Image_1_Revealing Shared and Distinct Genes Responding to JA and SA Signaling in Arabidopsis by Meta-Analysis.TIF (411.88 kB)

Image_1_Revealing Shared and Distinct Genes Responding to JA and SA Signaling in Arabidopsis by Meta-Analysis.TIF

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posted on 26.06.2020, 09:34 by Nailou Zhang, Shuang Zhou, Dongyan Yang, Zhijin Fan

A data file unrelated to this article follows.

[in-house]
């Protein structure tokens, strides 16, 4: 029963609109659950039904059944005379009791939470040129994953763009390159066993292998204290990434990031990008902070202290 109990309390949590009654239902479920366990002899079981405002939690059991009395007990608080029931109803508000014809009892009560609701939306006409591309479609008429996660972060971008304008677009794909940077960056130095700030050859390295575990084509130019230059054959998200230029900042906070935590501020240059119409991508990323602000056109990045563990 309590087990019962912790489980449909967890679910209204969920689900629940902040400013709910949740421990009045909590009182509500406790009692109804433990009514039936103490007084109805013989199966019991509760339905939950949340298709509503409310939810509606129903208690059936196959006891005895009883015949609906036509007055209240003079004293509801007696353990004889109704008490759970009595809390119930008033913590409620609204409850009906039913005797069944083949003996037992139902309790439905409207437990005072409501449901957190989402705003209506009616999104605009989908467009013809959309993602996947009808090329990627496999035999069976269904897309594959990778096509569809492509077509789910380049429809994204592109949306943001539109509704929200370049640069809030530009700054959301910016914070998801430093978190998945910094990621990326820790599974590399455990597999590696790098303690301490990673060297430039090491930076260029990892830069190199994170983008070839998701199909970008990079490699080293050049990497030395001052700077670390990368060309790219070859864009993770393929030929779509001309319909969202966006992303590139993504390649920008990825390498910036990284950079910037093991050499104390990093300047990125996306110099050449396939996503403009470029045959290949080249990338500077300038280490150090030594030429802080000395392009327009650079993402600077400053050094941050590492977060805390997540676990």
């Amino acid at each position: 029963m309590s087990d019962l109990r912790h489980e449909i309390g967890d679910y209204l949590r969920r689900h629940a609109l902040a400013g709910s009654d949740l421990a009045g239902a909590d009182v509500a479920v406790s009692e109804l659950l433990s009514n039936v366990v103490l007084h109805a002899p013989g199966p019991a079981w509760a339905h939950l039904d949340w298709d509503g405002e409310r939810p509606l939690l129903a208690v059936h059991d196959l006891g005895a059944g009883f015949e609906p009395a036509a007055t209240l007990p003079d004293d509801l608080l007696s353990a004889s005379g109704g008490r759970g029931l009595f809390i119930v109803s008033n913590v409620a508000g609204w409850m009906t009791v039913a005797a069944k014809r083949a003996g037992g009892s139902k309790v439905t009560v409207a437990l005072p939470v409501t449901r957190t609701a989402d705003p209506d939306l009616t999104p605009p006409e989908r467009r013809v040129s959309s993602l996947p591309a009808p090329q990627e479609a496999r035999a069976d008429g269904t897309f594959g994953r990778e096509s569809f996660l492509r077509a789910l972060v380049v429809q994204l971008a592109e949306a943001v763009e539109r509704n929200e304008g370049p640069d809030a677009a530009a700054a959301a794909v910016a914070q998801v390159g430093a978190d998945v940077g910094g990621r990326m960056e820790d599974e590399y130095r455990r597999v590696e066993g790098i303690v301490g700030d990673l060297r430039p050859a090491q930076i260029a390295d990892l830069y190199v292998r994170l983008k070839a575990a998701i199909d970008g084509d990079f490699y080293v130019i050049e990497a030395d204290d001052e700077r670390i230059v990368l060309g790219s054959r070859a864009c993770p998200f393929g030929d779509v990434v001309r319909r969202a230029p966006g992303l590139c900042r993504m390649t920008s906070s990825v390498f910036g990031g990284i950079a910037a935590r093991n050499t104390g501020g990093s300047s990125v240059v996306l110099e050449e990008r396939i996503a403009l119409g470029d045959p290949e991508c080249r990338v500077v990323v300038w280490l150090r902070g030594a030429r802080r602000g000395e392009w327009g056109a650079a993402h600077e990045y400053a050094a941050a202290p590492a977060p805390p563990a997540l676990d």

Plant resistance against biotrophic and necrotrophic pathogens is mediated by mutually synergistic and antagonistic effects of salicylic acid (SA) and jasmonic acid (JA) signals. However, the unique and shared genes responding to the defense mediated by JA/SA signals were largely unclear. To reveal discrete, synergistic and antagonistic JA/SA responsive genes in Arabidopsis thaliana, Meta-Analysis was employed with 257 publicly available Arabidopsis thaliana RNA-Seq gene expression profiles following treatment of mock, JA or SA analogs. JA/SA signalings were found to co-induce broad-spectrum disease-response genes, co-repress the genes related to photosynthesis, auxin, and gibberellin, and reallocate resources of growth toward defense. JA might attenuate SA induced immune response by inhibiting the expression of resistance genes and receptor-like proteins/kinases. Strikingly, co-expression network analysis revealed that JA/SA uniquely regulated genes showing highly coordinated co-expression only in their respective treatment. Using principal component analysis, and hierarchical cluster analysis, JA/SA analogs were segregated into separate entities based on the global differential expression matrix rather than the expression matrix. To accurately classify JA/SA analogs with as few genes as possible, 87 genes, including the SA receptor NPR4, and JA biosynthesis gene AOC1 and JA response biomarkers VSP1/2, were identified by three feature selection algorithms as JA/SA markers. The results were confirmed by independent datasets and provided valuable resources for further functional analyses in JA- or SA- mediated plant defense. These methods would provide cues to build a promising approach for probing the mode of action of potential elicitors.

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